For iconoclastic Canadian singer and songwriter Bruce Cockburn (pronounced k’-bûrn), life and art have been described by a series of hyphens: “Canada’s Bible-belting folkie” (Rolling Stone) and “agitrock-Latin-Afropop” (Musician). Other catchy descriptions include folk-and jazz-rocker and poet-pop artist. But New Internationalist magazine may have described him best: “a brilliant guitarist, a talented lyricist, and a radical Christian who is deeply committed to the struggle for justice in Latin America.”
Now Cockburn’s latest and seventeenth release in a prolific 17-year recording career, “Waiting for a Miracle,” provides a new opportunity to reassess this artist and his work.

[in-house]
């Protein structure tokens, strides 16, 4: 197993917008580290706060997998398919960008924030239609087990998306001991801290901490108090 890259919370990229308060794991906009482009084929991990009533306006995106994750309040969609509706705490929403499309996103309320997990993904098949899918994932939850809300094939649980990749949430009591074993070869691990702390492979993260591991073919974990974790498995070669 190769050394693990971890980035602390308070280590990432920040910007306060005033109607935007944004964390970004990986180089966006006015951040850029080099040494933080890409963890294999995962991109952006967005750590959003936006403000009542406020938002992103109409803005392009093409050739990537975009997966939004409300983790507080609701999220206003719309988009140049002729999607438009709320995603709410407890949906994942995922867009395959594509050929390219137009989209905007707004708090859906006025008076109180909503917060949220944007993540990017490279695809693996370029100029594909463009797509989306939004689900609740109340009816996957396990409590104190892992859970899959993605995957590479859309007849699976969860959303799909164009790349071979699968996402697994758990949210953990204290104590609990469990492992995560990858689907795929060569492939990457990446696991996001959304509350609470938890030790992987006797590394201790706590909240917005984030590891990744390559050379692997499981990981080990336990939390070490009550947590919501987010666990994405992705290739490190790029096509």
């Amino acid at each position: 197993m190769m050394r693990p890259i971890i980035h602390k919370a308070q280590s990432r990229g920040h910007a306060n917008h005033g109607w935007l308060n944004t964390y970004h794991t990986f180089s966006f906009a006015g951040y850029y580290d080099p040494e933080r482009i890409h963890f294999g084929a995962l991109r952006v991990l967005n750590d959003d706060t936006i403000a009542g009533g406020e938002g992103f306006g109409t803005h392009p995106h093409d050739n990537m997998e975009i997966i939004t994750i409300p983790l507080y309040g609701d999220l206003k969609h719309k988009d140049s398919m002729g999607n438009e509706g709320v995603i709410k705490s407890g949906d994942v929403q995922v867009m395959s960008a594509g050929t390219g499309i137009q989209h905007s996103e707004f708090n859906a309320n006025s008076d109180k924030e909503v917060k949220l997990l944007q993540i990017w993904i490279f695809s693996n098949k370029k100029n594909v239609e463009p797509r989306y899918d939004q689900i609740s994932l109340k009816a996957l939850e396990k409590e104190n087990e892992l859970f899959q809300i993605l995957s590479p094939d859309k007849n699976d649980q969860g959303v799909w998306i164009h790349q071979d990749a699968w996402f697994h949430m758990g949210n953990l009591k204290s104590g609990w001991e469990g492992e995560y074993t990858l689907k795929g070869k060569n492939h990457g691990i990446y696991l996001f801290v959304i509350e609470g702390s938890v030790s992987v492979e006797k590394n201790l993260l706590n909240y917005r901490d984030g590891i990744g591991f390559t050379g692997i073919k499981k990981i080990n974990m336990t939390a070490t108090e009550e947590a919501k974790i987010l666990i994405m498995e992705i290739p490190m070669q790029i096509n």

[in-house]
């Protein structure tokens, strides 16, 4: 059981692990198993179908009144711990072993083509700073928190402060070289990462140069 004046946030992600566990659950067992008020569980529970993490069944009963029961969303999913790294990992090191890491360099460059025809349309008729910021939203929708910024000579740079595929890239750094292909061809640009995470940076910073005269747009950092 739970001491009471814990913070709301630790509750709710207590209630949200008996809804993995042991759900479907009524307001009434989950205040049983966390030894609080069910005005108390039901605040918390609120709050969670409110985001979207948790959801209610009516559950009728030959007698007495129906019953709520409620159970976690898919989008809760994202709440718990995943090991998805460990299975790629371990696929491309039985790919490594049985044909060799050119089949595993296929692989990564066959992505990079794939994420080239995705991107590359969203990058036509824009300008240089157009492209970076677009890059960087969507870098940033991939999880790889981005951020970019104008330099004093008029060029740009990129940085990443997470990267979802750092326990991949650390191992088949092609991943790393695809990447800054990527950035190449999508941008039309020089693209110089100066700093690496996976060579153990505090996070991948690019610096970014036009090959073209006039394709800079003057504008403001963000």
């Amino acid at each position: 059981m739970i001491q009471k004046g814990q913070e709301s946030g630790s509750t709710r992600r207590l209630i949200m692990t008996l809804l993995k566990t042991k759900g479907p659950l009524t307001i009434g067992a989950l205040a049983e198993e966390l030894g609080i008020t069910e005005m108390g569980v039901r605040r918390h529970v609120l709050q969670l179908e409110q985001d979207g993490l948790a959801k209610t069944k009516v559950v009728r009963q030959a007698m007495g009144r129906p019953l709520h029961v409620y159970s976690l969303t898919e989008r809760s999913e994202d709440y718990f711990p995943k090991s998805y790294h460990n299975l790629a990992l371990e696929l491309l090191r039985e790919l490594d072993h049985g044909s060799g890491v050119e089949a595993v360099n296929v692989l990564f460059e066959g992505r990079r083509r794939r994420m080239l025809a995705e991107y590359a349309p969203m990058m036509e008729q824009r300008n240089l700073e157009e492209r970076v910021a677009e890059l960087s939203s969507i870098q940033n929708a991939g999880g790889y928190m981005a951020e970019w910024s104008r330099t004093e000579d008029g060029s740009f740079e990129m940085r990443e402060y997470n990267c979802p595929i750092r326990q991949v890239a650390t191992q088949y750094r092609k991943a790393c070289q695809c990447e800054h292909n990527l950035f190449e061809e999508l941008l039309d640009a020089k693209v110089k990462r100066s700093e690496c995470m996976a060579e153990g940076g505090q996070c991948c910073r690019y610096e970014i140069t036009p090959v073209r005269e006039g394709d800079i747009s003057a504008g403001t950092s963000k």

Cockburn On Himself
The album, a chronological collection of Canadian singles (20 on disc and cassette, 31 on CD) plus two new songs, gave Cockburn a chance to consider his own identity. “Unfortunately,” said the 42-year-old artist in a phone interview, “I don’t have a convenient label to apply to myself. It would save a lot of people the necessity of coming up with those hyphenated terms. But I’m just a guy who writes songs. I’m a guy who is living through a bunch of stuff and talking about it through song.”
Musically, his work has evolved from simple acoustic folk numbers to complex, multicultural sounds. Lyrically, he has journeyed from pastoral paeans such as 1970’s “Going to the Country,” to dark political prophecies, like 1985’s “Call It Democracy.” (“One day you’re going to rise from your habitual feast / To find yourself staring down the throat of the beast / They call revolution.”) ...1
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